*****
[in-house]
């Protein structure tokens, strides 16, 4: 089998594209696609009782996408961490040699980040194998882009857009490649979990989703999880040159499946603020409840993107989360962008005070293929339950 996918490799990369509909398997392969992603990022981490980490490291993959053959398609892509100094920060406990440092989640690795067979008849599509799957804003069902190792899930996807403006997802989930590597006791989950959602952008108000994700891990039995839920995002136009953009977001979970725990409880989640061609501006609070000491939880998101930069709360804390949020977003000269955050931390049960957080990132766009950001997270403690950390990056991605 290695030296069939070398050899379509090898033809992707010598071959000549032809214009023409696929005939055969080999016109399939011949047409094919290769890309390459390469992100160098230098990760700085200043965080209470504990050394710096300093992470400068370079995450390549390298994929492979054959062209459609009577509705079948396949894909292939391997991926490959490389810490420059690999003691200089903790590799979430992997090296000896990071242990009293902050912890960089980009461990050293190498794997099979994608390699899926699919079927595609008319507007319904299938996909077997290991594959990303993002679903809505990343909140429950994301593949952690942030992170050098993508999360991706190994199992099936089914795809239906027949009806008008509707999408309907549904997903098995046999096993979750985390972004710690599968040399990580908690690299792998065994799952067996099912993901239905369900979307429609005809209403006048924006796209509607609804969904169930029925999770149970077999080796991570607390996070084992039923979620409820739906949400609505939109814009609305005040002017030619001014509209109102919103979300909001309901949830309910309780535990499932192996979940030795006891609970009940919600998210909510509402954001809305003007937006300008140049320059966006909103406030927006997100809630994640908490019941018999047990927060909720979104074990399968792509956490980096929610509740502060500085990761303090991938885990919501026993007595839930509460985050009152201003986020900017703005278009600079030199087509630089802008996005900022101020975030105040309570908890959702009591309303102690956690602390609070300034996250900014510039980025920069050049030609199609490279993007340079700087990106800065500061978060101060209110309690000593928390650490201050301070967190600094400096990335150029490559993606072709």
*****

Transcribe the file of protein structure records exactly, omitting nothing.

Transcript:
[in-house]
């Protein structure tokens, strides 16, 4: 089998594209696609009782996408961490040699980040194998882009857009490649979990989703999880040159499946603020409840993107989360962008005070293929339950 996918490799990369509909398997392969992603990022981490980490490291993959053959398609892509100094920060406990440092989640690795067979008849599509799957804003069902190792899930996807403006997802989930590597006791989950959602952008108000994700891990039995839920995002136009953009977001979970725990409880989640061609501006609070000491939880998101930069709360804390949020977003000269955050931390049960957080990132766009950001997270403690950390990056991605 290695030296069939070398050899379509090898033809992707010598071959000549032809214009023409696929005939055969080999016109399939011949047409094919290769890309390459390469992100160098230098990760700085200043965080209470504990050394710096300093992470400068370079995450390549390298994929492979054959062209459609009577509705079948396949894909292939391997991926490959490389810490420059690999003691200089903790590799979430992997090296000896990071242990009293902050912890960089980009461990050293190498794997099979994608390699899926699919079927595609008319507007319904299938996909077997290991594959990303993002679903809505990343909140429950994301593949952690942030992170050098993508999360991706190994199992099936089914795809239906027949009806008008509707999408309907549904997903098995046999096993979750985390972004710690599968040399990580908690690299792998065994799952067996099912993901239905369900979307429609005809209403006048924006796209509607609804969904169930029925999770149970077999080796991570607390996070084992039923979620409820739906949400609505939109814009609305005040002017030619001014509209109102919103979300909001309901949830309910309780535990499932192996979940030795006891609970009940919600998210909510509402954001809305003007937006300008140049320059966006909103406030927006997100809630994640908490019941018999047990927060909720979104074990399968792509956490980096929610509740502060500085990761303090991938885990919501026993007595839930509460985050009152201003986020900017703005278009600079030199087509630089802008996005900022101020975030105040309570908890959702009591309303102690956690602390609070300034996250900014510039980025920069050049030609199609490279993007340079700087990106800065500061978060101060209110309690000593928390650490201050301070967190600094400096990335150029490559993606072709």